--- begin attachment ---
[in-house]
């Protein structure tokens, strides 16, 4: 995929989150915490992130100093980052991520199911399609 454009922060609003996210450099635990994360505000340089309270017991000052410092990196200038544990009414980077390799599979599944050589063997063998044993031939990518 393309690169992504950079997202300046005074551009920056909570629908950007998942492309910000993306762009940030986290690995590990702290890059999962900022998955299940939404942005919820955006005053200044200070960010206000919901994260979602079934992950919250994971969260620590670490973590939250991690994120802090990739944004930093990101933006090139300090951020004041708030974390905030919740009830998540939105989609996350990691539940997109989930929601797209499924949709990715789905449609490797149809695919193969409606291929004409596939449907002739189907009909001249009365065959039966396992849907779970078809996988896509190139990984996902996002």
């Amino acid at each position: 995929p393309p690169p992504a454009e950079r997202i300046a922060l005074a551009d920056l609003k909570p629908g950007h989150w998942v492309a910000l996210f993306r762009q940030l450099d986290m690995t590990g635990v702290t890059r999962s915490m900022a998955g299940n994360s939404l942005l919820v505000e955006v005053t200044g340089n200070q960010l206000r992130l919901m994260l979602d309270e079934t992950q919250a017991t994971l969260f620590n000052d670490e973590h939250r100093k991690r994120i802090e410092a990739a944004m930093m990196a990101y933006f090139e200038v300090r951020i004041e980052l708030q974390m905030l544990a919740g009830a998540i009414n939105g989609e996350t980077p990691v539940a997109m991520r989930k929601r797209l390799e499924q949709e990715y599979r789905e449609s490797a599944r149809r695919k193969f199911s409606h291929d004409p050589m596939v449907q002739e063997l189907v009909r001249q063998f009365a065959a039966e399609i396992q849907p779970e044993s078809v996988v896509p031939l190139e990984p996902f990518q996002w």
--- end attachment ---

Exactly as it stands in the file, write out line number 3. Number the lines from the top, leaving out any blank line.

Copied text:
């Amino acid at each position: 995929p393309p690169p992504a454009e950079r997202i300046a922060l005074a551009d920056l609003k909570p629908g950007h989150w998942v492309a910000l996210f993306r762009q940030l450099d986290m690995t590990g635990v702290t890059r999962s915490m900022a998955g299940n994360s939404l942005l919820v505000e955006v005053t200044g340089n200070q960010l206000r992130l919901m994260l979602d309270e079934t992950q919250a017991t994971l969260f620590n000052d670490e973590h939250r100093k991690r994120i802090e410092a990739a944004m930093m990196a990101y933006f090139e200038v300090r951020i004041e980052l708030q974390m905030l544990a919740g009830a998540i009414n939105g989609e996350t980077p990691v539940a997109m991520r989930k929601r797209l390799e499924q949709e990715y599979r789905e449609s490797a599944r149809r695919k193969f199911s409606h291929d004409p050589m596939v449907q002739e063997l189907v009909r001249q063998f009365a065959a039966e399609i396992q849907p779970e044993s078809v996988v896509p031939l190139e990984p996902f990518q996002w």